High school might look very different now than how it once did, but this rite of passage is still very much alive and well. Just ask Ms. C, who goes by the handle @stillateacher on TikTok.

Ms. C recently went viral for sharing a look at high school cliques from her perspective as a teacher, honing in on what she liked about teaching each clique. Her observations illuminate not only that yes, cliques persist (and with them their inherent problems) but that there’s something genuine, sweet and loveable about each one.

First on deck—the goth kids, primarily because Ms. C admits to being scared of them when she was a kid. But now, after actually connecting with a few, she insists that underneath those dark and gloomy exteriors lies genuine kindness.

“A common interaction between me and a goth kid is throughout class, they're just kind of like giving me a death glare…And then after class, they just like linger around by my desk and I'm like, ‘Hey, what's up?’ And they'll just like lightly knock over something on my desk and be like, ‘You're a really good teacher. This is my favorite class.’ and then just walk out,” she says in the clip.

So yeah, goth kids are just like cats. Misunderstood in the way they show love.

@stillateacher Something loveable about every clique #teacher #teachersoftiktok #teachertok #highschool #clique ♬ original sound - Ms. C

On the opposite side of the spectrum, Ms. C tackles theater kids next. Sure, this group has a big personality (perhaps too big for some), but Ms. C appreciates their brazen self-assurance.

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Plus, Ms. C commends their “really strong literacy skills from reading and memorizing all of these plays.”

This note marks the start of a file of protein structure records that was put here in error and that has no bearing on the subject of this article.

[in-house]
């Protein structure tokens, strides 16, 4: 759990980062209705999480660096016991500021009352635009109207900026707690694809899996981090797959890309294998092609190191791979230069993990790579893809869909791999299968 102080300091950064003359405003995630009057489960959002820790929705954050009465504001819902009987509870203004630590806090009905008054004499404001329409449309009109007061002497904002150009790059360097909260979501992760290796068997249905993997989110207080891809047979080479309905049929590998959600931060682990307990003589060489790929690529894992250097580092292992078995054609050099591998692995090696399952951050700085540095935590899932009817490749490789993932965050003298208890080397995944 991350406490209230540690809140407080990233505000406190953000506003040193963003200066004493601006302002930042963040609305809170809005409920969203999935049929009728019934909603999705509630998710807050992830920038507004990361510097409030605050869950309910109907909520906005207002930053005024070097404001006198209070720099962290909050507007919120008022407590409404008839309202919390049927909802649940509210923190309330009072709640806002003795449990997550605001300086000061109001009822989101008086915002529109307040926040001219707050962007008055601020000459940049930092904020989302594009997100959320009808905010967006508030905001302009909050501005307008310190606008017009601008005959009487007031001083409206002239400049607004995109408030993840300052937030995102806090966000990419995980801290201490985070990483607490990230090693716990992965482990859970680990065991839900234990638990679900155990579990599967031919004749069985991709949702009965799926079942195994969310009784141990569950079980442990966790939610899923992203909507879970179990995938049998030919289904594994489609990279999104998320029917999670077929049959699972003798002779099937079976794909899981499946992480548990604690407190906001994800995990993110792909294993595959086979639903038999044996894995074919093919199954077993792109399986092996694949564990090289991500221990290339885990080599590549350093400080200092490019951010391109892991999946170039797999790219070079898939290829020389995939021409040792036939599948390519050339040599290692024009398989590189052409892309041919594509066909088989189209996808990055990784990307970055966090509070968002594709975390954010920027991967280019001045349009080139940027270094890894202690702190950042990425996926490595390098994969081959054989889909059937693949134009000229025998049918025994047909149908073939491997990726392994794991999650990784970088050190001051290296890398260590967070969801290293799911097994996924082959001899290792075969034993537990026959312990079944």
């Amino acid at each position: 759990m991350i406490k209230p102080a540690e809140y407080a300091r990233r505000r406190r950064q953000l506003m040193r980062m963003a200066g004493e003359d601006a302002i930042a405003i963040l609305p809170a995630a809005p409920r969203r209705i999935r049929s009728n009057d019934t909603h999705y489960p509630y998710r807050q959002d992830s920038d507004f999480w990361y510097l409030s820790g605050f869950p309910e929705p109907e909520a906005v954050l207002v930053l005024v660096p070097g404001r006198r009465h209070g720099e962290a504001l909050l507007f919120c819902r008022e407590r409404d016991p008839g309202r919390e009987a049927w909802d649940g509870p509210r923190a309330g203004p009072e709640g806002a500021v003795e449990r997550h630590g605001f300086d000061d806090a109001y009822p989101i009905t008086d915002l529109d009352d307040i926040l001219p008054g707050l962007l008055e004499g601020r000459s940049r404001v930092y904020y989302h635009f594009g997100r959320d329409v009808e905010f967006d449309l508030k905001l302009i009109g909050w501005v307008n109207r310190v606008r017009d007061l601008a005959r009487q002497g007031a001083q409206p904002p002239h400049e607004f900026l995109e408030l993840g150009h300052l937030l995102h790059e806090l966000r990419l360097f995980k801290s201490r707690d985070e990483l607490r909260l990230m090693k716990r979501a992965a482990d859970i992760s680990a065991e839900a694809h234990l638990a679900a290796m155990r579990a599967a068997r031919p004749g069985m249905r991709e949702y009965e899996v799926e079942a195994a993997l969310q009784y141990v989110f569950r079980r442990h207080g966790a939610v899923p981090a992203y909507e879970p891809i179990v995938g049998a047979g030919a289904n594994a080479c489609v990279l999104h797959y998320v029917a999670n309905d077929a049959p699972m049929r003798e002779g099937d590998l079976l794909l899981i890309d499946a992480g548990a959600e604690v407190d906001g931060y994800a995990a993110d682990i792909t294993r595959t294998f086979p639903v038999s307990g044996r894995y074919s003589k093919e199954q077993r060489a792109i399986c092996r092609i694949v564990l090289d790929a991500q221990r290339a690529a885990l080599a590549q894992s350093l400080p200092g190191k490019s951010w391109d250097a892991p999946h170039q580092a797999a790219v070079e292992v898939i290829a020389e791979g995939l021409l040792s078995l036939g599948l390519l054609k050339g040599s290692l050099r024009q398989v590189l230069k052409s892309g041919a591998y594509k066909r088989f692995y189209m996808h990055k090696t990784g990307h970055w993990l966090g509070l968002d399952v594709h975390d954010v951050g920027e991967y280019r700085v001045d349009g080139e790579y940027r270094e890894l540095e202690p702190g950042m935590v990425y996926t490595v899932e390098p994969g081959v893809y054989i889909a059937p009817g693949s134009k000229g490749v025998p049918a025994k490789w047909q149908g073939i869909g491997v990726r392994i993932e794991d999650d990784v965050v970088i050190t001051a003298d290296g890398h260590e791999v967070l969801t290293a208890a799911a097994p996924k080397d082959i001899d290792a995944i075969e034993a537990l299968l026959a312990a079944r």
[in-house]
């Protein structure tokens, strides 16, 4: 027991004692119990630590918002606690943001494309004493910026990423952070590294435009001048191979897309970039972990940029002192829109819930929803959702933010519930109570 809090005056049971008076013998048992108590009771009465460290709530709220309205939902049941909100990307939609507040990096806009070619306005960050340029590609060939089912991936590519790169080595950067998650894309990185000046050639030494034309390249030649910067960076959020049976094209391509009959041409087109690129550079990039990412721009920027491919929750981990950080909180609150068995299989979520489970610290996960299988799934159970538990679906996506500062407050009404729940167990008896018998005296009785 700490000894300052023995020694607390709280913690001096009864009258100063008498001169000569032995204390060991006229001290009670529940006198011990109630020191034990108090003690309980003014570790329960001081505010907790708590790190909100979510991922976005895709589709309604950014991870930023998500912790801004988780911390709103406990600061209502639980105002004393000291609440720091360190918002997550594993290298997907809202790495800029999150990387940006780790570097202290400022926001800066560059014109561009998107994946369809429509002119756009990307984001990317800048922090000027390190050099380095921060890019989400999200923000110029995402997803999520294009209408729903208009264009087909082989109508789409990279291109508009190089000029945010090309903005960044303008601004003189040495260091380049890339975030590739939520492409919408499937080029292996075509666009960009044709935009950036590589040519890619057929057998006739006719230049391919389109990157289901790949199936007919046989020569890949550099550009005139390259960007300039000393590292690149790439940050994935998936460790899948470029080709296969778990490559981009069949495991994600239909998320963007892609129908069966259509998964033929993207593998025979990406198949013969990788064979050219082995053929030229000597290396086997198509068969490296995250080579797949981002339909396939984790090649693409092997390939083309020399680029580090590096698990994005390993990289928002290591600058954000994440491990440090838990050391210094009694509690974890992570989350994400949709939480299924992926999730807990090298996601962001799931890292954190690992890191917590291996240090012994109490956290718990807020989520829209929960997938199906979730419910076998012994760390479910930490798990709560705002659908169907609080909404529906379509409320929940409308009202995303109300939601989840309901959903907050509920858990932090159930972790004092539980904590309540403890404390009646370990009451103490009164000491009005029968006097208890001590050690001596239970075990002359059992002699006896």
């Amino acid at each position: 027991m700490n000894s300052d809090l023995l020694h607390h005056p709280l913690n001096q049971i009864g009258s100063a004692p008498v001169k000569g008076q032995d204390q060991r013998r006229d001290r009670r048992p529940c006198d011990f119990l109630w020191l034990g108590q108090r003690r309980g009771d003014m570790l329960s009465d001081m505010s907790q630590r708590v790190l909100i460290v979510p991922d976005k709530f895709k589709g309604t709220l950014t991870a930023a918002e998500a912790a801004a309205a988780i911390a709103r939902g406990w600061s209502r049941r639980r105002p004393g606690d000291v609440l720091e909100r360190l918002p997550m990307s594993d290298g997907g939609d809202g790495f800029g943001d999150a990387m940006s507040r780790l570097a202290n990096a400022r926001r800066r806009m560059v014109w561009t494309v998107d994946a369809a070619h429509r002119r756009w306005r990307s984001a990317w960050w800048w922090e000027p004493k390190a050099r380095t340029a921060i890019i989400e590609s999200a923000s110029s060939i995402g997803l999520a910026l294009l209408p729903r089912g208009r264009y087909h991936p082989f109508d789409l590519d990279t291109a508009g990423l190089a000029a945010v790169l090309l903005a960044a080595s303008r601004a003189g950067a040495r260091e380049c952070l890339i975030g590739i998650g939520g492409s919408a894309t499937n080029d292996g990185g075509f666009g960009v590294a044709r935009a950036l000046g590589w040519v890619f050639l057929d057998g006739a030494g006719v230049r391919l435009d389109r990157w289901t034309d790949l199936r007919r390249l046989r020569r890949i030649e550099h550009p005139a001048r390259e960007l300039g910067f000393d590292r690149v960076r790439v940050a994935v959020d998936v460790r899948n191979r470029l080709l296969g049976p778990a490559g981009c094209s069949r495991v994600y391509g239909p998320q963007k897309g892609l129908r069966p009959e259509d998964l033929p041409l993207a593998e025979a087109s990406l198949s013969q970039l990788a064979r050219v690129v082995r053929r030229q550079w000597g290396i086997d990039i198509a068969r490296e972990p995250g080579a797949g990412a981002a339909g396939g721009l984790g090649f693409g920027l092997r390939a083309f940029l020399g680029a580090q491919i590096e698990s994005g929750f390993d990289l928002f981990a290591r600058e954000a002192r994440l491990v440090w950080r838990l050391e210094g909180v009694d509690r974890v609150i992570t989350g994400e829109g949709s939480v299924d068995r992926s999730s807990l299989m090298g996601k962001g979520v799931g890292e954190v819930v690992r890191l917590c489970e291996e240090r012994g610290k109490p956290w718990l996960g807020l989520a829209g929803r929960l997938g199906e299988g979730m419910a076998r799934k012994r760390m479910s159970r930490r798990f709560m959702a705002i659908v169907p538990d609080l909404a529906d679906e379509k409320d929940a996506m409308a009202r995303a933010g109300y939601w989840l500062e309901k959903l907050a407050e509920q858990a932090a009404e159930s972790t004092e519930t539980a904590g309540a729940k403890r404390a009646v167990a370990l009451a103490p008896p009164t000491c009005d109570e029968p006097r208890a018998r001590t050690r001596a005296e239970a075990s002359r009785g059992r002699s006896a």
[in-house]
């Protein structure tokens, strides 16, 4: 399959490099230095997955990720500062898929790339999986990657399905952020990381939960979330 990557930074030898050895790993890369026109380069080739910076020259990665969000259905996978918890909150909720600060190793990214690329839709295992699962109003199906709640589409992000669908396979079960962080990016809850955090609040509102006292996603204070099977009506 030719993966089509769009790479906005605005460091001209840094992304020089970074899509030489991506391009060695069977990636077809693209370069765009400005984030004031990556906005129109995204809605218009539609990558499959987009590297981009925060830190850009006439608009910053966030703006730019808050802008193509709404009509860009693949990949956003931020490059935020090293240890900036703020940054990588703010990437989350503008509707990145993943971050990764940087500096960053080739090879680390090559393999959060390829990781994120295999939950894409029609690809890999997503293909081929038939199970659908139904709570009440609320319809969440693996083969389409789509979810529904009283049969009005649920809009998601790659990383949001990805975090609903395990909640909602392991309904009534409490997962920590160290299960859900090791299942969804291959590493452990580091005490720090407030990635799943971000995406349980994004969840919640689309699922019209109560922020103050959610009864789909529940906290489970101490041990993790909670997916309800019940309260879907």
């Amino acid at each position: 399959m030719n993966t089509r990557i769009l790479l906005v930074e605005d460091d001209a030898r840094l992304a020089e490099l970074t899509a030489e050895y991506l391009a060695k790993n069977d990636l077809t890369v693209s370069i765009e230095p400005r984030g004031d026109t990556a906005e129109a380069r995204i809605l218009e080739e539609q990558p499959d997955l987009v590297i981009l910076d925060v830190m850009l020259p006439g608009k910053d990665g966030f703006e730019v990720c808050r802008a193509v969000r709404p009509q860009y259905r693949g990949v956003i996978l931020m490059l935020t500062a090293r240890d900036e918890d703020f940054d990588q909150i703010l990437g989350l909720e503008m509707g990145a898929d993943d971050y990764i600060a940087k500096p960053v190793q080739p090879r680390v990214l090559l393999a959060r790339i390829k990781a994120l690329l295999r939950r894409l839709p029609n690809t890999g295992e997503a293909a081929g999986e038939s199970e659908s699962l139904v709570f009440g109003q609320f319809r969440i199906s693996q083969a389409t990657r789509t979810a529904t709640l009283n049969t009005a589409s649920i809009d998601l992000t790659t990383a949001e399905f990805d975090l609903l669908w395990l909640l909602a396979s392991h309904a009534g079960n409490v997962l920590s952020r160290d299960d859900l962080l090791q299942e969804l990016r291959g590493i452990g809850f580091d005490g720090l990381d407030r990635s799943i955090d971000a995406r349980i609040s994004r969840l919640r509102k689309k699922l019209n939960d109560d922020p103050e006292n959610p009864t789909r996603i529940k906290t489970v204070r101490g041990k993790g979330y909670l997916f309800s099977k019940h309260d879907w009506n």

For jocks, there are actually sub-cliques within the group “depending on which sport you play.” But despite each sport team having different personalities, Ms. C notes that a supportive coach makes all the difference.

“I've literally before picked up my phone and called the coach and then like be like, ‘So and so is having a tough day,’ and they come and talk to them in the hallway and the student is like immediately changed, inspired, transformed,” she says.

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After her initial post received over 800,000 views, Ms. C began reviewing even more cliques. Like band kids, who are “clever,” “sarcastic," fond of outdated memes and generally “lead a fun, joyful existence.”

@stillateacher Replying to @juan pablo Suarez band kids get a 5 star review #teacher #teachersoftiktok #teachertok #highschool #clique ♬ original sound - Ms. C

Or art kids, who are “self-deprecating” but “brilliant” and “generous” and “unproblematic royalty” overall.

@stillateacher Replying to @Escape_My_Reality ♬ original sound - Ms. C

Ms. C has even advocated for the AP overachievers, who are often labeled as insufferable in their eagerness.

@stillateacher Replying to @520momo_mama I will defend overachievers to the death #teacher #teachersoftiktok #teachertok #highschool #clique ♬ original sound - Ms. C

“You all have an edge and an intensity that you can leverage to lead truly extraordinary lives,” says, before joking that they’ll “also need a lot of therapy, so many blessings to you on that journey, and the earlier you start the better.”

Requests for more clique reviews are still rolling in, asking Ms. C to cover the skater punks, the nerds, the speech and debate team, cheerleaders and dancers, …and a lot of folks have suggested choir kids. So be sure to follow Ms. C for more wholesome entertainment.

High school cliques might evolve with the different generations, but one thing that will never change is that they each have something unique to offer.


This article originally appeared on 9.18.23

Courtesy of Woodell Productions